Under these many influences, he wrote and recorded songs that honored the past and the heritage while saying something fresh. Early songs like “I Wish It Would Break” and “Bartenders, Barstools and Barmaids” suggested this was a writer/artist who could add something to the country tradition while speaking a contemporary language. That promise was fulfilled upon teaming up with Capitol with the shocking No. 1 debut “What Was I Thinkin’?” It continued with indelible hits, including “Settle For A Slowdown” and “Every Mile A Memory.”
The tone for Dierks’s career was truly set in 2005. He won the CMA’s Horizon Award for most exceptional emerging artist. And his passion for and stewardship of classic country music earned him membership in the Grand Ole Opry, where he was the third youngest artist ever to be inducted. The first Grammy Award nominations came in 2007 and they quickly became routine. Through the critically acclaimed Up On The Ridge album, he’s earned ten Grammy nods. And throughout, Dierks has pursued a broad-based strategy on the road, juggling arena dates supporting George Strait with club and college shows and now balancing headliner status in country music settings with gritty, jammy tours of rock venues.
“I walk a different path,” Dierks says. “Because of my love of acoustic music, I have opportunities to do different musical things. It’s not just one type of show, which I really think would be a lot easier!” Reflecting on a career that’s sent him from the bars of Lower Broadway to the top of country music, Dierks is a mix of amazement, gratitude and determination. “I don’t know what the next ten years holds but I think I’ve put myself in a position where I can satisfy all of the different things that I love about music.”
Throughout this journey (and critical to it), Dierks has sought out and made use of technologies that could help erase the distance between himself and his fans. The website that went up before the release of Home is perhaps the most audacious expression of that yet. The album’s cover is rendered as a mosaic of miniscule images farmed form Dierks’s nearly 200,000 Twitter followers. Drag over it, and the faces pop out in a magnifier. Click on any tile, and up pops what they’ve been saying – to Dierks and each other. It’s like a microcosm of everything Dierks has cultivated in his fan base: connectivity and immediacy.
He’s done things his own way, satisfied his own muses and done all he can do to bring all kinds of fans along with him. There’s every reason to think they’ll follow him Home too.
Cole Swindell — www.coleswindell.com
Cole Swindell, a Platinum-selling recording artist and record-breaking
six-time No. 1 hit maker, released his second album You Should Be Here
and it shot to No. 1 on the iTunes Top
Country Albums Chart and No. 3 All Genre within hours of release. Its
lead single and title track held a four-week run on top of Billboard’s
Hot Country songs chart (tally of digital streams, radio airplay and
sales) in addition to multiple weeks sitting at No. 1 on country
airplay. His Platinum-certified “You Should Be Here” already boasts over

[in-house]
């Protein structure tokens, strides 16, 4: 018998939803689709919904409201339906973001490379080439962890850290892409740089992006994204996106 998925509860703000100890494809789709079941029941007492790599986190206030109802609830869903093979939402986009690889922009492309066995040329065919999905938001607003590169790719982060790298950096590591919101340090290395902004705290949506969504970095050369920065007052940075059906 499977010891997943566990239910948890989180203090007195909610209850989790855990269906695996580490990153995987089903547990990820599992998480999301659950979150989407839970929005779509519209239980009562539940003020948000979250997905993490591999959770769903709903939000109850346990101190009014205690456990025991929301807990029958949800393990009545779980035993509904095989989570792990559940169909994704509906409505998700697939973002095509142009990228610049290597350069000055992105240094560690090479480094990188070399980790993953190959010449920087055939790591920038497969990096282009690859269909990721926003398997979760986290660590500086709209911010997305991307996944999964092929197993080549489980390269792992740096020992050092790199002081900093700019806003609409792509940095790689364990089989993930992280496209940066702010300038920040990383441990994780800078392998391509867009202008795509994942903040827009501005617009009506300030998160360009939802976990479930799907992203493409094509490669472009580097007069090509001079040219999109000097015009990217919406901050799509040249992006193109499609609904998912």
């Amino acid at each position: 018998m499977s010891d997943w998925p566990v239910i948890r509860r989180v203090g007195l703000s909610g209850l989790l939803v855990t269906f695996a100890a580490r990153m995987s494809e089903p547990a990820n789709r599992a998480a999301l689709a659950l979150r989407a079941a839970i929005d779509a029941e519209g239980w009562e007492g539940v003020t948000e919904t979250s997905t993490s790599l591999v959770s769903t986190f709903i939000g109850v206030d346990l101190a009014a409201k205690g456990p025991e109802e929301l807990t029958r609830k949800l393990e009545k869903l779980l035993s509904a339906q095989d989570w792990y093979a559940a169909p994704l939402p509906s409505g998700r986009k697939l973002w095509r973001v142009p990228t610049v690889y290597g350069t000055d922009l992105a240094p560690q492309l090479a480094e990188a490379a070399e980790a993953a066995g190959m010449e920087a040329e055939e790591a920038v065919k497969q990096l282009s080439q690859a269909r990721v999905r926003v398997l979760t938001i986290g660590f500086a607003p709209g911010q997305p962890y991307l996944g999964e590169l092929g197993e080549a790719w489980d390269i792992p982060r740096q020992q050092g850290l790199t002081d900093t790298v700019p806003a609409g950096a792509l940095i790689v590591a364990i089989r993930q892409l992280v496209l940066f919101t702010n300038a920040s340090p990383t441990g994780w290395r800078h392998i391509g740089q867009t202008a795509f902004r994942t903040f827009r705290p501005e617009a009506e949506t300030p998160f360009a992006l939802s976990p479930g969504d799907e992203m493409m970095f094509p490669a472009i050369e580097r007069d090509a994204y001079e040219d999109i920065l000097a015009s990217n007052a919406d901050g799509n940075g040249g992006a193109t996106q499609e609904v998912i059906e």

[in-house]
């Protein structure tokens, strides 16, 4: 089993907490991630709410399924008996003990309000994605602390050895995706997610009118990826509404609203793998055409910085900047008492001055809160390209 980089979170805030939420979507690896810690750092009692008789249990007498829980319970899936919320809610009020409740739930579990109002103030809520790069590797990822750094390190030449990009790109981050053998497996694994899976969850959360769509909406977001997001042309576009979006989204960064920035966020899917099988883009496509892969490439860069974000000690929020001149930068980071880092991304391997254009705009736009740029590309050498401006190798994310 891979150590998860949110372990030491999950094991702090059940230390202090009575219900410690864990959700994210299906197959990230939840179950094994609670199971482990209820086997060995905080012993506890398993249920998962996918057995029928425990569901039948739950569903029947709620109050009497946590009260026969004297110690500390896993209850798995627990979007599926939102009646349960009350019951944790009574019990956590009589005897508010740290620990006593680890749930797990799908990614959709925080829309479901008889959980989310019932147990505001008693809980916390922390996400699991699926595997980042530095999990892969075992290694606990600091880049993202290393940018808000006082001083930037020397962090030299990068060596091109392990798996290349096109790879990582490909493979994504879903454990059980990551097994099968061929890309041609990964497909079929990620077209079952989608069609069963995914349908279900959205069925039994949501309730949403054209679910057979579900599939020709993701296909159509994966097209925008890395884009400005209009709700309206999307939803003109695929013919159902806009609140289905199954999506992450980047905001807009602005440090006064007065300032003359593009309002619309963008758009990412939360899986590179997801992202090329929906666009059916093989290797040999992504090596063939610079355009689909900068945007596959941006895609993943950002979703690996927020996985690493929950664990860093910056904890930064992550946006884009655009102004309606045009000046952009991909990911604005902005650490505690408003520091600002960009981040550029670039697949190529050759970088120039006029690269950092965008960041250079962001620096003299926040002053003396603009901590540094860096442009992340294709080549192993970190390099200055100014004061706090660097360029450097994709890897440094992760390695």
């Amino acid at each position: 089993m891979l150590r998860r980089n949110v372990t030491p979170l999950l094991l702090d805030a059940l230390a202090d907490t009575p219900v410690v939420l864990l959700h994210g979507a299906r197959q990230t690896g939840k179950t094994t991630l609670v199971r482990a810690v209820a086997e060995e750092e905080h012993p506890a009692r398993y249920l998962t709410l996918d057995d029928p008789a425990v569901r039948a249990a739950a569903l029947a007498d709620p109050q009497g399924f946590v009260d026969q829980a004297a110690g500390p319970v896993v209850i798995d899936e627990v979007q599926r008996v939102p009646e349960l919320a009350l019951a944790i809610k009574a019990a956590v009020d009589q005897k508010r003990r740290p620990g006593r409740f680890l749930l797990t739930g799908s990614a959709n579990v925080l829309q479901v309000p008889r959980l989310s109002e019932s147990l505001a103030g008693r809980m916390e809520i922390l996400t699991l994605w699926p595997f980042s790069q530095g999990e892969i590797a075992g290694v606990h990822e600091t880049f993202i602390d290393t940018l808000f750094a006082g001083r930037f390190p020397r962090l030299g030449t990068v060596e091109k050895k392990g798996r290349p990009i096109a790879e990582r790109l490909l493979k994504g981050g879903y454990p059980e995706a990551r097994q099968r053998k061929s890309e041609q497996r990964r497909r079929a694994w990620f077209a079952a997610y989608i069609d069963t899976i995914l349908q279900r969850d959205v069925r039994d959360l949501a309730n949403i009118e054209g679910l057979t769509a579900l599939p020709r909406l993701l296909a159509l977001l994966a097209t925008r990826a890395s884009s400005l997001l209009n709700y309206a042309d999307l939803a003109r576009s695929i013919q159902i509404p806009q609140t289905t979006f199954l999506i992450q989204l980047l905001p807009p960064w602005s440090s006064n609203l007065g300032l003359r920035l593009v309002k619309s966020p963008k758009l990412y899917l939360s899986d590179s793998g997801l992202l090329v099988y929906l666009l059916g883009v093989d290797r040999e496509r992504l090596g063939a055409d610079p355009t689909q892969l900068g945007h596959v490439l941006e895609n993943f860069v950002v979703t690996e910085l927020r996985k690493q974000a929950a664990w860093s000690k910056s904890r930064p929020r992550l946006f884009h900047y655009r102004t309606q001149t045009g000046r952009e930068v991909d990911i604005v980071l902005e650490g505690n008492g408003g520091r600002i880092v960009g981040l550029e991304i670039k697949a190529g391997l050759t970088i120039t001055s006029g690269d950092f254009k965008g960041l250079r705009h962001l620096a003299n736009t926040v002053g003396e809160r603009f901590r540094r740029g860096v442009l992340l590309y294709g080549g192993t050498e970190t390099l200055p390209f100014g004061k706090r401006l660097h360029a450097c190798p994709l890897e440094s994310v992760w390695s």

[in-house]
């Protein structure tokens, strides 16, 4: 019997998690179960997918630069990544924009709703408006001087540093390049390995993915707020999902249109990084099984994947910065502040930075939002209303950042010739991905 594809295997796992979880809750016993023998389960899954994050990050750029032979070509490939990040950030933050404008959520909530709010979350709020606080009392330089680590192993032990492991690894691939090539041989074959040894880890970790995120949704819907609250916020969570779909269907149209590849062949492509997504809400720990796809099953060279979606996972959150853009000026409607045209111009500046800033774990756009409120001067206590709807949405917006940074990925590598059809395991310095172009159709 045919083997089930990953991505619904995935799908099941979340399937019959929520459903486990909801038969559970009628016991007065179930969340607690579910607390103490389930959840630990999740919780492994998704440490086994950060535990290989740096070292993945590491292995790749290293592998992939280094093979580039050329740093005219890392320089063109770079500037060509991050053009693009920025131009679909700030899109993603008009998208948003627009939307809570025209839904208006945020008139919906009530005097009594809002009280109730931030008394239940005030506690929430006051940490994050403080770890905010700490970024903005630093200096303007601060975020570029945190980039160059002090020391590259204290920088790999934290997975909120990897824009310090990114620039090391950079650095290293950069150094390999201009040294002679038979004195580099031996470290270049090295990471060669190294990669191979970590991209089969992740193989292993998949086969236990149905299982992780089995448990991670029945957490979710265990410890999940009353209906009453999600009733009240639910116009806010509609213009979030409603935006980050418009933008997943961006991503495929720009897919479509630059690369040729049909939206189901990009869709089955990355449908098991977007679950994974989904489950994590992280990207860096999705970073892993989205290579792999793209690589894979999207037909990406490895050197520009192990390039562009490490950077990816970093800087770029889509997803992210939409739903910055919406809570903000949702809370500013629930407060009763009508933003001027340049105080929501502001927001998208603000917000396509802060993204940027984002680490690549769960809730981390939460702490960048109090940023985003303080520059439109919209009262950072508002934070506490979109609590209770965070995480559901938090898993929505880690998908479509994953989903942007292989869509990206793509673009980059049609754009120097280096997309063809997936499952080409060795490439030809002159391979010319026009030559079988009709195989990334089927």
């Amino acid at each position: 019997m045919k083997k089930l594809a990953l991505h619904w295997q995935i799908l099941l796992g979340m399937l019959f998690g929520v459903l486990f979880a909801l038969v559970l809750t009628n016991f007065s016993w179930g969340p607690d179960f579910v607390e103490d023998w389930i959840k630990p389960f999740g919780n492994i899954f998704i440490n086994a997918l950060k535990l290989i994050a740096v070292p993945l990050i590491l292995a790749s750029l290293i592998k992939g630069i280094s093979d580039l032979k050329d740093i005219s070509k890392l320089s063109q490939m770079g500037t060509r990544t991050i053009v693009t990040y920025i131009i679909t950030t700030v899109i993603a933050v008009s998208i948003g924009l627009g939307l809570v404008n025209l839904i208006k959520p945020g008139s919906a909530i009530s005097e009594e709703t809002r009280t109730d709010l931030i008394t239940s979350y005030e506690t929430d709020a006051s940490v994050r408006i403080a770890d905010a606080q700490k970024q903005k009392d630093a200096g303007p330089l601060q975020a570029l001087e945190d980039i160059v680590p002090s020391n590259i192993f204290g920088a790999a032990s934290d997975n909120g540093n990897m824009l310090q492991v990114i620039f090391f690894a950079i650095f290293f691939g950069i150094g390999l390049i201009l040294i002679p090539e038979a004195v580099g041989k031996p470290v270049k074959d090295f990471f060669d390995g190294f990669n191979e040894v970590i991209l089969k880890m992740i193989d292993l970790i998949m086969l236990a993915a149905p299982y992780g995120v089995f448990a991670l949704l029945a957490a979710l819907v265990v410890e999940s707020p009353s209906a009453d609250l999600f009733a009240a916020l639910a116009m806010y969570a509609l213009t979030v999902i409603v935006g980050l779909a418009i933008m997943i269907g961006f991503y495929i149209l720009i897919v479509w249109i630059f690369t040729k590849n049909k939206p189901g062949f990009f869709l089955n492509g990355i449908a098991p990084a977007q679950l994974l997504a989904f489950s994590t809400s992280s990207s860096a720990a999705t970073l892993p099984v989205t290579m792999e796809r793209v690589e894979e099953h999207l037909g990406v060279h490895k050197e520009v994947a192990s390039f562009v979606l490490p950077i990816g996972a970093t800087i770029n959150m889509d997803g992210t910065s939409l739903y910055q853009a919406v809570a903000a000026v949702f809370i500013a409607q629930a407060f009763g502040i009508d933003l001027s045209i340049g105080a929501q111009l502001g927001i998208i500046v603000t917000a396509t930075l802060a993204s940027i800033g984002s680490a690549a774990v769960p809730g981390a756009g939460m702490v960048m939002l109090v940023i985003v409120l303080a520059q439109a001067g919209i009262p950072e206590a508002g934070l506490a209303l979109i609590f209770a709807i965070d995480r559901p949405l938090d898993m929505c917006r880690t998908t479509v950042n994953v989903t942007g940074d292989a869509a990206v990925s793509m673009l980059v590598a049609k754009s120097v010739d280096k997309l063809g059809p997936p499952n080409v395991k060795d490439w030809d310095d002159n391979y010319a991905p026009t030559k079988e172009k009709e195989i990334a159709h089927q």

85 million streams, 1.3 MILLION+ tracks sold and almost 40 million
YouTube views. The career-defining single surpassed over 1 BILLION
audience impressions. The song joins Swindell’s six other No. 1
consecutive singles as a solo artist (including Gold-certified hits “Let
Me See Ya Girl” and most recent No. 1 and Gold-certified “Middle of a
Memory” along with Platinum-certified hits “Hope You Get Lonely
Tonight,” “Ain’t Worth The Whiskey,” “Chillin’ It” from his
Platinum-selling self-titled debut album). This tops his own record of
being the only solo artist in the history of Country Aircheck/Mediabase
to top the chart with his first SIX singles.
The hit singer/songwriter, who Rolling Stone declared is “clearly ready to move on to significance,” kicked off the national launch of his sophomore album You Should Be Here with performances on Good Morning America and TODAY, and the history-making first-ever live radio and TV event from the 57th floor terrace of 4 World Trade Center, broadcast on Fox & Friends. “Middle of a Memory,” his 6th consecutive No. 1 single off the album, debuted on Jimmy Kimmel Live! when it was released, shortly after becoming the No. 1 most added song that week.
The Georgia native was just awarded his second CMA “Triple Award Award” for penning three No. 1 songs within the last 12 months (“Ain’t Worth The Whiskey,” “Let Me See Ya Girl,” “You Should Be Here”). In 2016, he was named the 2016 NSAI Songwriter/Artist of the Year and was nominated as a 2016 CMA New Artist of the Year. In 2015 the No. 1 hit-maker won the ACM New Artist of the Year, was named to Billboard’s Top New Country Artists, and was awarded his first CMA “Triple Play Award”-the only performer to claim the title in 2015. That same year, Cole was nominated for CMA Awards' “New Artist of the Year” and named Music Row’s Breakthrough Songwriter of the Year, with celebrated songwriting credits which include not only his own five No. 1 hits but “This Is How We Roll” by Florida Georgia Line, “Get Me Some of That” by Thomas Rhett, and several songs with Luke Bryan such as his No. 1 single “Roller Coaster,” among others.
In 2016 he toured with Florida Georgia Line’s “Dig Your Roots Tour” and headlined his own sold-out CMT ON TOUR Presents the COLE SWINDELL DOWN HOME TOUR. The Down Home Tour coincided with the release of his third EP, Down Home Sessions III. Swindell is currently on tour with Dierks Bentley’s “What The Hell World Tour.” To date, Swindell has sold over 1.7 million total album equivalents in the three years since his debut, including 5.4 million+ tracks sold and over 520 million on-demand streams.
Swindell just released his 7th career single “Flatliner” which features his mentor/friend and 2017 tour mate,
For more information and tour dates, please visit www.coleswindell.com
Jon Pardi —http://www.jonpardi.com/
The City of Lethbridge ENMAX Centre was built as a lasting legacy of the 1975 Canada Winter Games.